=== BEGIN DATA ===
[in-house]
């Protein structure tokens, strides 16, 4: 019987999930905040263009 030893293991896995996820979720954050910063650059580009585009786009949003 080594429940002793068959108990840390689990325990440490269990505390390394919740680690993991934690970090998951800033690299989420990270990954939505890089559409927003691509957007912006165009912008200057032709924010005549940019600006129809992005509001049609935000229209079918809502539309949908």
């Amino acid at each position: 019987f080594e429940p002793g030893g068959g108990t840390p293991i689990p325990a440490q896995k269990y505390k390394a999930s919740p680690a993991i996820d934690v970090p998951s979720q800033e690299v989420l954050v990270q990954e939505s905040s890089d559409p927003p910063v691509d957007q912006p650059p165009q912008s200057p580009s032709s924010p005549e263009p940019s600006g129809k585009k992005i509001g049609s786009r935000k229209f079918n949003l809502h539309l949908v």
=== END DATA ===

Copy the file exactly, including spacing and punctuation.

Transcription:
[in-house]
């Protein structure tokens, strides 16, 4: 019987999930905040263009 030893293991896995996820979720954050910063650059580009585009786009949003 080594429940002793068959108990840390689990325990440490269990505390390394919740680690993991934690970090998951800033690299989420990270990954939505890089559409927003691509957007912006165009912008200057032709924010005549940019600006129809992005509001049609935000229209079918809502539309949908």
């Amino acid at each position: 019987f080594e429940p002793g030893g068959g108990t840390p293991i689990p325990a440490q896995k269990y505390k390394a999930s919740p680690a993991i996820d934690v970090p998951s979720q800033e690299v989420l954050v990270q990954e939505s905040s890089d559409p927003p910063v691509d957007q912006p650059p165009q912008s200057p580009s032709s924010p005549e263009p940019s600006g129809k585009k992005i509001g049609s786009r935000k229209f079918n949003l809502h539309l949908v």